Deputy Prime Minister and Leader of The Nationals Warren Truss has spearheaded the record spend to ensure regional Australia gets its fair share and continues to be the engine room of the nation’s economy.
The Nationals have fought hard to make sure the regions are at the heart of our economic recovery, which will start with this Federal Budget.

This Budget puts in place the structural reform that will repair our economy and secure the nation’s economic future.

That’s why we are investing in the things that will get our country moving again - investments that will underpin our productivity and prosperity for generations to come – and why regional Australia has a key role in our plans.

Our Nationals team will continue to work hard to ensure our regional communities get the support they need to continue making a sustained contribution to our national economy, and the recognition they deserve for their efforts.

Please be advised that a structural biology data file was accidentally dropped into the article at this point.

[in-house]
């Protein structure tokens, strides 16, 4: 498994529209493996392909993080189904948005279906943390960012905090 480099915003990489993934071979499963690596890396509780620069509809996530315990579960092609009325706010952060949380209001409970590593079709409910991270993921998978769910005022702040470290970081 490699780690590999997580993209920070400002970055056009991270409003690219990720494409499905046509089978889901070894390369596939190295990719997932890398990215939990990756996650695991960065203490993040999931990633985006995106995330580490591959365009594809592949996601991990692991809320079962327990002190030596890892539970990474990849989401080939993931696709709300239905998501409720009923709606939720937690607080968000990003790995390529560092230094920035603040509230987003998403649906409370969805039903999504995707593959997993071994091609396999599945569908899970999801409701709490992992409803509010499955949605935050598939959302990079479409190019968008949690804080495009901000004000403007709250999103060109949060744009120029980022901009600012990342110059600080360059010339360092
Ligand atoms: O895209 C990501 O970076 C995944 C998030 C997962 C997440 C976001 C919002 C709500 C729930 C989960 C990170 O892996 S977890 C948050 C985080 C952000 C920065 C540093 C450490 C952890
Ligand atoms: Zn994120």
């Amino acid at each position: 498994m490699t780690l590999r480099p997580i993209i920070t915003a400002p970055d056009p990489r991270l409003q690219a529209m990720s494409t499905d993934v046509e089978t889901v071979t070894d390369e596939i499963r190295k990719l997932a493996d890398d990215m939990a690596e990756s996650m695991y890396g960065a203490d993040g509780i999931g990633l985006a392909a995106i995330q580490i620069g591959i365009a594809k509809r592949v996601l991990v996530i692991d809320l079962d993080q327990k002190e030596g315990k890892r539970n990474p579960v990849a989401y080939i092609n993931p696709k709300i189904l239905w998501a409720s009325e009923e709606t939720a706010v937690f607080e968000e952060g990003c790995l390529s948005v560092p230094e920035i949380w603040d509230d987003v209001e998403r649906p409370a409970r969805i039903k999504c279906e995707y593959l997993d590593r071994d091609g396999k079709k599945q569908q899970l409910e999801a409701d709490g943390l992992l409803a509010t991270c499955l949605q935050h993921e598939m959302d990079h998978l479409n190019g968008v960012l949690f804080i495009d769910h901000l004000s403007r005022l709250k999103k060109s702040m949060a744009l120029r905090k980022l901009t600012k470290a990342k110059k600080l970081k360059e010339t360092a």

The centrepiece of the Budget is a fast-tracked $50 billion investment in new infrastructure, including in regional Australia:
– $6.7 billion to fix the Bruce Highway
– $5.6 billion to complete duplication of the Pacific Highway
– $450 million for more four-laning of the Western and Princes Highways in Victoria
– $480 million for the North West and Great Northern Highways in Western Australia
– $400 million for the Midland Highway in Tasmania
– $90 million for the Northern Territory’s Regional Roads Productivity Package
– Up to $1.3 billion towards the Toowoomba Second Range Crossing
– $508 million for the Warrego Highway
– $300 million to kickstart the Inland Rail project, linking Melbourne to Brisbane

Funding with a regional focus includes: